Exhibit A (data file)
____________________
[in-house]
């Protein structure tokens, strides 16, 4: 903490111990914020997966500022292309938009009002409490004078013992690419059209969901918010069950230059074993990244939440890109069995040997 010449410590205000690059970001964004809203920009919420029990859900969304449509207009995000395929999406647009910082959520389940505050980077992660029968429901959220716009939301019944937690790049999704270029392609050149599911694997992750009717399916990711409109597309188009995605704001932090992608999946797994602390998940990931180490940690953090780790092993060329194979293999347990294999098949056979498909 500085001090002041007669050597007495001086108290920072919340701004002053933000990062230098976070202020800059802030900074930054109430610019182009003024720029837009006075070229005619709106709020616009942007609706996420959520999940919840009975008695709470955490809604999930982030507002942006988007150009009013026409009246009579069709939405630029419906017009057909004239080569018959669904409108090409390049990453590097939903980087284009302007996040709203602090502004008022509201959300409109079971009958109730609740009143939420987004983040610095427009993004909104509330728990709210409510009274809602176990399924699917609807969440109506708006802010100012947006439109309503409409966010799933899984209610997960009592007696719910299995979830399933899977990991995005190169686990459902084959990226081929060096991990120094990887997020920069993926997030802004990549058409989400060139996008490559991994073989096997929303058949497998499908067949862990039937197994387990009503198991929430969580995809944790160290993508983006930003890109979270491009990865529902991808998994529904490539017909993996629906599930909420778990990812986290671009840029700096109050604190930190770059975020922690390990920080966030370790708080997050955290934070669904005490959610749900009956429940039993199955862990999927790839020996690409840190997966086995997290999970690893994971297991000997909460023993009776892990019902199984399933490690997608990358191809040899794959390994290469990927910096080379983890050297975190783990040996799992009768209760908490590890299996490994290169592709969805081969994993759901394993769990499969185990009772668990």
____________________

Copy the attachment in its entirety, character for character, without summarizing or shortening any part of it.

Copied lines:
[in-house]
């Protein structure tokens, strides 16, 4: 903490111990914020997966500022292309938009009002409490004078013992690419059209969901918010069950230059074993990244939440890109069995040997 010449410590205000690059970001964004809203920009919420029990859900969304449509207009995000395929999406647009910082959520389940505050980077992660029968429901959220716009939301019944937690790049999704270029392609050149599911694997992750009717399916990711409109597309188009995605704001932090992608999946797994602390998940990931180490940690953090780790092993060329194979293999347990294999098949056979498909 500085001090002041007669050597007495001086108290920072919340701004002053933000990062230098976070202020800059802030900074930054109430610019182009003024720029837009006075070229005619709106709020616009942007609706996420959520999940919840009975008695709470955490809604999930982030507002942006988007150009009013026409009246009579069709939405630029419906017009057909004239080569018959669904409108090409390049990453590097939903980087284009302007996040709203602090502004008022509201959300409109079971009958109730609740009143939420987004983040610095427009993004909104509330728990709210409510009274809602176990399924699917609807969440109506708006802010100012947006439109309503409409966010799933899984209610997960009592007696719910299995979830399933899977990991995005190169686990459902084959990226081929060096991990120094990887997020920069993926997030802004990549058409989400060139996008490559991994073989096997929303058949497998499908067949862990039937197994387990009503198991929430969580995809944790160290993508983006930003890109979270491009990865529902991808998994529904490539017909993996629906599930909420778990990812986290671009840029700096109050604190930190770059975020922690390990920080966030370790708080997050955290934070669904005490959610749900009956429940039993199955862990999927790839020996690409840190997966086995997290999970690893994971297991000997909460023993009776892990019902199984399933490690997608990358191809040899794959390994290469990927910096080379983890050297975190783990040996799992009768209760908490590890299996490994290169592709969805081969994993759901394993769990499969185990009772668990």